Riding Lessons: Ugly Truths and Loose Balls

As I mentioned yesterday, one of the most difficult things about cycling is that it can be hard to come to terms with the fact that you're not special. However, while I strongly believe none of us are special in relation to each other, I do sometimes feel as though, as cyclists, we may be a tiny bit special relative to humanity as a whole. This is not because we ride bikes as much as it is that we've found something that we truly love to do, and that's not something everybody in this world can say. Having something you love to do that's actually good (or at least not bad) for you can help you learn more about yourself and the world around you. In a sense, you can use your bicycle as a scalpel to cut through the sinew and flab of life in order to catch a glimpse at the beating heart of truth.

Again, this isn't specific to cycling; you can also gain insight into life from baking, knitting, or even dog grooming. (Enlightened dog groomers often spend weeks creating elaborate hairstyles which represent the cosmos; then, like sand mandalas, they whisk them away.) But cycling does have its advantages over these pursuits in that you can also ride your bike to work, which is something you can't do with a cake or a pair of mittens. Sure, in theory you can ride an elaborately groomed dog to work, but then you risk running afoul of PETA.

Unfortunately though, the beating heart of truth isn't always beautiful or attractive. Like an actual heart, people like to portray it as pretty and symmetrical (as in this charming dog shirt), but the genuine article is quite disgusting. You may find this as you wield your scalpel through the sinew and flab of city traffic, and you glimpse the ugly heart of truth in the form of a driver who nearly kills you. In this case, the ugly truth is that people are grossly self-important, and that for many people your life is not worth the effort it takes to pay attention or the extra few seconds they may need to wait before they can safely get around you. It's at these moments you wish you could somehow choke them to death on their own self-importance. You also realize how tenuous and minimal our collective regard and compassion for one another really is. We're like tapioca pearls in a watery pudding of indifference that is barely sweet or cohesive enough to qualify as a dessert.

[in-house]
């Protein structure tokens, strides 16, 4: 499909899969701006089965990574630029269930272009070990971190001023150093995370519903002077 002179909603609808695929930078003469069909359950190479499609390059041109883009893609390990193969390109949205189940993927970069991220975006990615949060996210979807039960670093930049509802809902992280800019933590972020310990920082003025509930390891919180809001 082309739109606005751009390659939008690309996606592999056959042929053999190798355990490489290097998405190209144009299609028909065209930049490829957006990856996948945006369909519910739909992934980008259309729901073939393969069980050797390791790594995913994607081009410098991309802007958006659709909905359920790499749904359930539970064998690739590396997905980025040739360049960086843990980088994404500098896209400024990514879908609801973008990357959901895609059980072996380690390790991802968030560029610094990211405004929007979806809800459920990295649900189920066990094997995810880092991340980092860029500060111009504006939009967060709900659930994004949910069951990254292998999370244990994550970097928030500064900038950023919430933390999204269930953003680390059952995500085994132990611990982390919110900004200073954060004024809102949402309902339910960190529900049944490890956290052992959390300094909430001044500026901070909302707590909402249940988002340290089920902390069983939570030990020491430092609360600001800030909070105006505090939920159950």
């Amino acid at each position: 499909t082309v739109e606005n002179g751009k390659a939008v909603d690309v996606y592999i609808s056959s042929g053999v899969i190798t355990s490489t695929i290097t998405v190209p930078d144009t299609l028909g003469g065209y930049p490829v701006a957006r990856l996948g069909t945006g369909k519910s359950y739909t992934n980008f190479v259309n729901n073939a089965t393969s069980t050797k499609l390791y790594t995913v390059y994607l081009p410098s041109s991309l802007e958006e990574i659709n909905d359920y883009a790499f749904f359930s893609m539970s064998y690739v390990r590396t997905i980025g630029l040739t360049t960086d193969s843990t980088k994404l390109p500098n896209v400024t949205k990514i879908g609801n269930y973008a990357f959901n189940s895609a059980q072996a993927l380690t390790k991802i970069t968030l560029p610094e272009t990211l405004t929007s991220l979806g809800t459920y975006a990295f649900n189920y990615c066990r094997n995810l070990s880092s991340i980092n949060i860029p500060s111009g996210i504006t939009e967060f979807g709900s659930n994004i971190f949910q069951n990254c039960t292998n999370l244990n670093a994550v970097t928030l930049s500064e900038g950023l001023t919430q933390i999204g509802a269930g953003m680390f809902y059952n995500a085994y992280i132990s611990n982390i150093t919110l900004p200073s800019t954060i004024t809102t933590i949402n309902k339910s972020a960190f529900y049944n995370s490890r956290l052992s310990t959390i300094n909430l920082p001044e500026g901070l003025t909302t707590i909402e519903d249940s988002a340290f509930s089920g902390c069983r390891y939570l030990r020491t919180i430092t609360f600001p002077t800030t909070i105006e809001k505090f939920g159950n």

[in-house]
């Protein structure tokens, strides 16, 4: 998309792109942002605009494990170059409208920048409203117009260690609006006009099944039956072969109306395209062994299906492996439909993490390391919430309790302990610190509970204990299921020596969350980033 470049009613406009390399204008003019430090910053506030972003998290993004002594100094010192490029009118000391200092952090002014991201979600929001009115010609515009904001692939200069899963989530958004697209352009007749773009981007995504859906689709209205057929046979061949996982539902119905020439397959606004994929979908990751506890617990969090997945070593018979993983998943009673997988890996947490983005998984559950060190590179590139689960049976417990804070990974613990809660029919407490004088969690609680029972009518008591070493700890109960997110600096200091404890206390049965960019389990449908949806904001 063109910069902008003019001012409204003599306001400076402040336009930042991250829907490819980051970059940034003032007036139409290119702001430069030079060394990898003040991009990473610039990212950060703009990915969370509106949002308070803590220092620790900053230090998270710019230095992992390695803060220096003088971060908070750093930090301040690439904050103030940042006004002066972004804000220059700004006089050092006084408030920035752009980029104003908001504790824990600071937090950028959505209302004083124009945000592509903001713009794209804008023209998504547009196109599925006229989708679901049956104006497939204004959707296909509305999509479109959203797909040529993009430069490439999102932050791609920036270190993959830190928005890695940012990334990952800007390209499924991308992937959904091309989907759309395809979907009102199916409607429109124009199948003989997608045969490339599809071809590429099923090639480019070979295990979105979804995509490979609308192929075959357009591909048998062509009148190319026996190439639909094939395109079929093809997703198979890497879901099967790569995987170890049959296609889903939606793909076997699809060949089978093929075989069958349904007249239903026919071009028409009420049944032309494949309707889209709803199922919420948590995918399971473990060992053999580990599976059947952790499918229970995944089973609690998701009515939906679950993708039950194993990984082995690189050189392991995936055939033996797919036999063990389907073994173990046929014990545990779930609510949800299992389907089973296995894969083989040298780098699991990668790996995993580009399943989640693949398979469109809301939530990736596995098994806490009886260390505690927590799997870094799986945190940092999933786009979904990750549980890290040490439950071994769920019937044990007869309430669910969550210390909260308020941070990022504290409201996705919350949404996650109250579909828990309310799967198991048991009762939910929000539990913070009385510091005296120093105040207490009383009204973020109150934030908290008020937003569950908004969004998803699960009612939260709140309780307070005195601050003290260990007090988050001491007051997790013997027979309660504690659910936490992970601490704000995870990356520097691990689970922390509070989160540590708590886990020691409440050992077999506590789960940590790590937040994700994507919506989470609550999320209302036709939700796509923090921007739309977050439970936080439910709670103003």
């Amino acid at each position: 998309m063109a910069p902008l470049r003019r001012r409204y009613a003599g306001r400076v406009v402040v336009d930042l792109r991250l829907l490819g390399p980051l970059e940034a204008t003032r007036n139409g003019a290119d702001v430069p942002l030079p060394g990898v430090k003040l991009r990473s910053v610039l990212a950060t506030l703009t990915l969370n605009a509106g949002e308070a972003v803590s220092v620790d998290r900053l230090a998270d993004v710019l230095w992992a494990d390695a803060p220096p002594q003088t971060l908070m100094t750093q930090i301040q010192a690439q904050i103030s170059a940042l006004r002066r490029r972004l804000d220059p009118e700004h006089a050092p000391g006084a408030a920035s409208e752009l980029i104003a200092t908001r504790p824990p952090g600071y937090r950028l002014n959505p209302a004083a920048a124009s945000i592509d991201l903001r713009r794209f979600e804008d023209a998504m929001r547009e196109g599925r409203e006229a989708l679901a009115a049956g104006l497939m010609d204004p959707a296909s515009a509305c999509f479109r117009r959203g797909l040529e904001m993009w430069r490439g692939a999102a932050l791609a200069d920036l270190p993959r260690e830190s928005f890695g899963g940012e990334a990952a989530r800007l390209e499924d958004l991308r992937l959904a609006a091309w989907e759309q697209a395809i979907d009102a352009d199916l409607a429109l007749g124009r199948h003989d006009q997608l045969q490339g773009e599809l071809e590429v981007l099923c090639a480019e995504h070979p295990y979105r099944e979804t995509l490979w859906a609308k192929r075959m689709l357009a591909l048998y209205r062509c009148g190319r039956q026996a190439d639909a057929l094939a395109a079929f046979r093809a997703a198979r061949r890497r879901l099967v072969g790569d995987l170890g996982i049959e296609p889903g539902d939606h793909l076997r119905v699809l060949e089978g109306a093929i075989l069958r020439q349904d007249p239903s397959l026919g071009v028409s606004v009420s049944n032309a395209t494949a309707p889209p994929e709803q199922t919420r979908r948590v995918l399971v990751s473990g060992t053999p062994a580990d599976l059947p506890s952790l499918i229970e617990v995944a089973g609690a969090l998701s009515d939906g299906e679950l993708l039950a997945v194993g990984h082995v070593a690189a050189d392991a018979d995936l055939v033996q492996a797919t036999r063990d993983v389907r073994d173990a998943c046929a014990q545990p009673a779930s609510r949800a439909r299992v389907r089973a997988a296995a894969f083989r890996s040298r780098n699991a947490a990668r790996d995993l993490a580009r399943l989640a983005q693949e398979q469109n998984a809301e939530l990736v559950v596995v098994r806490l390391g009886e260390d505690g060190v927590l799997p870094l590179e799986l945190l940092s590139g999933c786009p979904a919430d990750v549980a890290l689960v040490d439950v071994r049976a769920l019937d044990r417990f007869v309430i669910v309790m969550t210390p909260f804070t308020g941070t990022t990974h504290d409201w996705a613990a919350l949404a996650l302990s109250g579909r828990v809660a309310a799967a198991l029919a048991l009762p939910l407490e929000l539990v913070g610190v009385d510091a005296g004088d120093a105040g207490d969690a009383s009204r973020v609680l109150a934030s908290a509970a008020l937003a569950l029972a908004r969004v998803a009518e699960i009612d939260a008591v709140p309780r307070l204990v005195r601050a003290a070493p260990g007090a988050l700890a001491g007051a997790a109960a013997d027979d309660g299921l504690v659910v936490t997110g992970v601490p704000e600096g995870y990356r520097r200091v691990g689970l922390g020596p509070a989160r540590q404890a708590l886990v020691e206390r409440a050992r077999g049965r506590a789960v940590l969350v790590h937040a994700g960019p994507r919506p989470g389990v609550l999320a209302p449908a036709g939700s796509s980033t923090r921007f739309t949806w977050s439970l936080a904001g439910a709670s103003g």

But there are beautiful moments too, or at least ones that aren't deadly. Who has not set out on a bike ride feeling angry or stressed, only to witness some almost impossibly perfect moment, like a sleuth of bear cubs eating together from a honeypot? (Actually, I'm sure almost nobody has seen that on a bike ride, unless they were reading "Winnie the Pooh" at the time.) Then, there are also the moments of inspiration. It's well known that the saddle of a bicycle is the third most inspirational place to be, just behind the place between wakefulness and dreams and the toilet. I had just such a moment this morning, as I palpaged ("palpaging" is to riding as "portaging" is to carrying) my Scattante Manhattanward and a leaf alighted on my shoulder. There it sat, held in place by my forward motion and the wind. Intrigued, I moved it to the face plate of my stem, and it stayed there too. Then, I moved it to the head tube:

It was then I realized I had just invented the world's first totally "green," environmentally-friendly power meter. As long as I maintained my speed, the leaf would stay in place. Surely then, all I needed to do was calculate the speed relative to the size of the leaf and create some unit of measurement. (Or else use an existing one, like the DFU.) Then, I could market a whole bunch of different sized leaves which you'd use depending on how hard you wanted to train. For a recovery ride, you'd use a big leaf like this, and for a really hard ride you'd use something tiny. Or, for the fixed-gear set, you'd simply use a leaf that ensured you maintained a speed most conducive to that oft-cited state of "zen." (Though I suppose you could also consume a leaf like this for a similar effect.) As for my own serendipitous prototype, it eventually blew away in a crosswind (I'll have to figure out how to prevent that on future models) but not before telling me something about myself I already knew: